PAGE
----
The US State Department said Wednesday that it is testing new media coverage rules as its boss Rex Tillerson traveled to Asia with no accredited reporters in tow — a break with 50 years of tradition.
The former ExxonMobil CEO has kept a very low profile since taking up his position on February 2, speaking in public only three times.
He has not held a single news conference and never answers questions that reporters shout out when he is posing for photo ops with foreign counterparts.
Now Tillerson has angered US and foreign correspondents accredited to cover the State Department by traveling to Asia on Tuesday with just one journalist — from a conservative publication called the Independent Journal Review.
That reporter is not a member of the group of major US and international media accredited to cover the department in charge of US diplomacy around the world.
Those 15-odd reporters normally travel on the same Air Force Boeing jetliner made available for the secretary of state, with each news outlet paying its reporter’s way for a seat on the aircraft.
Asked why Tillerson is breaking with tradition as he traveled to Japan, South Korea and China from March 15-19, State Department spokesman Mark Toner said: “This is a chance, or an opportunity at the beginning of a new administration, to look at outside-the-box — if I could say that — approaches to how we cover or how we handle coverage of the secretary.”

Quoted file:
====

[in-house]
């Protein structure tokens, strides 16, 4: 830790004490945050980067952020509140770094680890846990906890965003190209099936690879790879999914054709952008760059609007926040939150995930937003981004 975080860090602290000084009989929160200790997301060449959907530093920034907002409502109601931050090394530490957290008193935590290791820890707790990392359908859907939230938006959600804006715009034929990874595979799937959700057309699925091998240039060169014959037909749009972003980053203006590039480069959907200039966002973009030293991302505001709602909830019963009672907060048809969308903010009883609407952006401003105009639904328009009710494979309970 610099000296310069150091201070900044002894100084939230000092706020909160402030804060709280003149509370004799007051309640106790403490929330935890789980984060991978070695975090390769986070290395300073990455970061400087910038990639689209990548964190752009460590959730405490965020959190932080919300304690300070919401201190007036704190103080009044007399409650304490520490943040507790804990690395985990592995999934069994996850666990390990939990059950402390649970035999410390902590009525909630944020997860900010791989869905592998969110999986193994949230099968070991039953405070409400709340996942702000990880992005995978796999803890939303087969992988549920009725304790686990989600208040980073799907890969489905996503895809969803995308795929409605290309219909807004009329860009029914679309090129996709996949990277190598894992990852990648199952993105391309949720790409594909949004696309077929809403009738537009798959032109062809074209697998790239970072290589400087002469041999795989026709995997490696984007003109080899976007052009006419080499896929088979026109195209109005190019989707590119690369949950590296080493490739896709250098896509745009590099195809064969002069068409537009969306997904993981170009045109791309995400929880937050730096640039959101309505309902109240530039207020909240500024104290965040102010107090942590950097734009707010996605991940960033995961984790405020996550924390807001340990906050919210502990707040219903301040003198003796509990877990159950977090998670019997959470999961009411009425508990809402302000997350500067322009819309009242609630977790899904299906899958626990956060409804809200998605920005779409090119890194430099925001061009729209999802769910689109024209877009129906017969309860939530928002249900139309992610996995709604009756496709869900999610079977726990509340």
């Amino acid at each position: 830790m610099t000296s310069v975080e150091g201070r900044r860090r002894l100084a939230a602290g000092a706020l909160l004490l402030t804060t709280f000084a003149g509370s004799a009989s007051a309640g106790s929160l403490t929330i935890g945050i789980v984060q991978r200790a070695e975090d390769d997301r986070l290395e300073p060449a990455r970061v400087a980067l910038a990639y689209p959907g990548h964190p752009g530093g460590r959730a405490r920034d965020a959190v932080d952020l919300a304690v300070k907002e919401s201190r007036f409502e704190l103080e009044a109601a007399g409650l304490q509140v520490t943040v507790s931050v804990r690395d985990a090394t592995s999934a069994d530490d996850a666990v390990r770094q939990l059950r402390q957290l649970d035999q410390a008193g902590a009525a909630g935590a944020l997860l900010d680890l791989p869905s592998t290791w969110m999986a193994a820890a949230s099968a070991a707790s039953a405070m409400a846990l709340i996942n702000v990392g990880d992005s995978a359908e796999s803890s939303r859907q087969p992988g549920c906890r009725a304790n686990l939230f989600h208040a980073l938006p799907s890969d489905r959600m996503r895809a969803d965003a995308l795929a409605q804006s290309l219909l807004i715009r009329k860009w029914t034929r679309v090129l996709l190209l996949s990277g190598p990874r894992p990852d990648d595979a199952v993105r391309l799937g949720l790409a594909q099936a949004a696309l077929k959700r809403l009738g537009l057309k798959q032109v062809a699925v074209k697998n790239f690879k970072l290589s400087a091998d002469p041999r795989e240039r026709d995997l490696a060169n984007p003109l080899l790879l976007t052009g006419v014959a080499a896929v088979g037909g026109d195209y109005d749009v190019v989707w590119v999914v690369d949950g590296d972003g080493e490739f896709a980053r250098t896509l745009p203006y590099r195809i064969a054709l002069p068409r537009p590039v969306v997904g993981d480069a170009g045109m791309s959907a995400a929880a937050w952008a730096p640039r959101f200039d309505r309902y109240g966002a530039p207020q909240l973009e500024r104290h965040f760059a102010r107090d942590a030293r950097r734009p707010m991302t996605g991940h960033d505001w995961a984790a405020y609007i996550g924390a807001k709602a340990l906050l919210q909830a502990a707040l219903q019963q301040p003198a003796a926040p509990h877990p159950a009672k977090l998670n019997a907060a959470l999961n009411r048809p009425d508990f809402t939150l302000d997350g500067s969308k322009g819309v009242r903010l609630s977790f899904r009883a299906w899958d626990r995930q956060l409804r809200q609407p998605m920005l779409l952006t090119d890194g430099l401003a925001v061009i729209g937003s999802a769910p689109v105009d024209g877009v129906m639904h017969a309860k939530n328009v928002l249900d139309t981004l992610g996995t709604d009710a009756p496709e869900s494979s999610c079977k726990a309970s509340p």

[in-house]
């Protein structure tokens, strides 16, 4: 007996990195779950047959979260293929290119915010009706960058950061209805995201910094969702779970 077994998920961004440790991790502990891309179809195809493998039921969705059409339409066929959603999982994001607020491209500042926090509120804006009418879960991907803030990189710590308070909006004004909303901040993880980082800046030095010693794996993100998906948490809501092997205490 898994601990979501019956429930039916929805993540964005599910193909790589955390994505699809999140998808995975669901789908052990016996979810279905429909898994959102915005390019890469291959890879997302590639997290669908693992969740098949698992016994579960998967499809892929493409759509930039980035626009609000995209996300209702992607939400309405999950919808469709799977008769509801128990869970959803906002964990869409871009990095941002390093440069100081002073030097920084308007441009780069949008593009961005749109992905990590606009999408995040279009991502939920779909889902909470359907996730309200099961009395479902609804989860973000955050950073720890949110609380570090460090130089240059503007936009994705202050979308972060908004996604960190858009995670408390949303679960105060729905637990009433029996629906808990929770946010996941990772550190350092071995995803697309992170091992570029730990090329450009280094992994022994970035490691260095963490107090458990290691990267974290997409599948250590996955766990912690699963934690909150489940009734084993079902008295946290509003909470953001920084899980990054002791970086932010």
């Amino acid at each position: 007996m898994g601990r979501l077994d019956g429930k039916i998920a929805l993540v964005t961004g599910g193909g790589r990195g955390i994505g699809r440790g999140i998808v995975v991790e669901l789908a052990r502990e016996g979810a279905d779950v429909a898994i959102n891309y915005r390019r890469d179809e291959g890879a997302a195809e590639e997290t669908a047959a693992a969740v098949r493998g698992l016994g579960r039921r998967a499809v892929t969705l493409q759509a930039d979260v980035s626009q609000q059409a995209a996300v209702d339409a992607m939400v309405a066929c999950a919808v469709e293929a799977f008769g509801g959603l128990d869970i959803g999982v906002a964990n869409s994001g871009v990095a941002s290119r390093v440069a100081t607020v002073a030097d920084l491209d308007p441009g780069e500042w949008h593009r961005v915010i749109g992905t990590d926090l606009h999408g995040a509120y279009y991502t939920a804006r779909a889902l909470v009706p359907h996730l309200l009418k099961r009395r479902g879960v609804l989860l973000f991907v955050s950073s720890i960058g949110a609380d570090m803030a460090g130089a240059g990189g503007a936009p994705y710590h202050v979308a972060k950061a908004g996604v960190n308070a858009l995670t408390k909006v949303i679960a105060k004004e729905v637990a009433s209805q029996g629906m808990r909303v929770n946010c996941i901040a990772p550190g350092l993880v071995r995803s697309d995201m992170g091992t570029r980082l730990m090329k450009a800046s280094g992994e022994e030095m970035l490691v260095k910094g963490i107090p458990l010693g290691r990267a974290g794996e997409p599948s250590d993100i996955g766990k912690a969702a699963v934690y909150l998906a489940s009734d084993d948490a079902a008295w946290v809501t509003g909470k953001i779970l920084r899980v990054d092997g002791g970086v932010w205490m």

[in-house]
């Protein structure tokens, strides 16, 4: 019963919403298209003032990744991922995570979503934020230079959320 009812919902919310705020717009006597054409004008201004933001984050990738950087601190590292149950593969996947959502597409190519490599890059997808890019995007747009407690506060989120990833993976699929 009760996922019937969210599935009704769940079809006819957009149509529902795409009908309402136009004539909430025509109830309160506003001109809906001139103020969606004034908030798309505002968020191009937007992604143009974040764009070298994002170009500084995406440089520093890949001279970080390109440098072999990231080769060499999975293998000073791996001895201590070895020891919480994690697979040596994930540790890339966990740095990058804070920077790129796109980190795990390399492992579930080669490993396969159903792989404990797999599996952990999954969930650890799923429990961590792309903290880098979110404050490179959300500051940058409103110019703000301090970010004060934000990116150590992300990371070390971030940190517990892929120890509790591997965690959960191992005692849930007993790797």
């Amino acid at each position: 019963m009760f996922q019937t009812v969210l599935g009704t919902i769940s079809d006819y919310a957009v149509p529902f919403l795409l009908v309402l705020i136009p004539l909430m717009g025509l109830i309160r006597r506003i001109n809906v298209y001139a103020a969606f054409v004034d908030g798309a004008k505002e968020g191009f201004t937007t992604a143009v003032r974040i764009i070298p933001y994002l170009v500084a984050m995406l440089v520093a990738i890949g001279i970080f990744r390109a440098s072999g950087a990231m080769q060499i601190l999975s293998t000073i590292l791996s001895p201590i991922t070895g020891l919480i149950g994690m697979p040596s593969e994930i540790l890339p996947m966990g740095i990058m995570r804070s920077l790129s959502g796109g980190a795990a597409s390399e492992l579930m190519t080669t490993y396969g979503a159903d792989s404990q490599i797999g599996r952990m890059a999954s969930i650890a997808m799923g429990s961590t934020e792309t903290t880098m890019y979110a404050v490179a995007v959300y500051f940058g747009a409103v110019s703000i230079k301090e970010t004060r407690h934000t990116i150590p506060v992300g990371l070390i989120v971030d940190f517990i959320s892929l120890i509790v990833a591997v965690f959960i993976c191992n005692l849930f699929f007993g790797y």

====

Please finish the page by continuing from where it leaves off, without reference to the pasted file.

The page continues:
“It was decided to take a journalist who was not, or from an outlet that doesn’t normally travel with the secretary, as part of an effort to include a broader representation of the US media,” added Toner, who also served under former president Barack Obama.
Toner insisted the accredited press is not being ostracized and that the 20 or so reporters who traveled to Asia on their own to follow Tillerson would have access to him.
But Toner would not say if the novel arrangement would be repeated or whether the accredited press would again be allowed to travel with the top US diplomat the next time he travels abroad.
The traditional practice has been in place since the late 1960s in the interests of transparency and providing the public with important news.
The State Department Correspondents’ Association said it was disappointed at how the latest trip was arranged and expressed hope the department would address its concerns soon.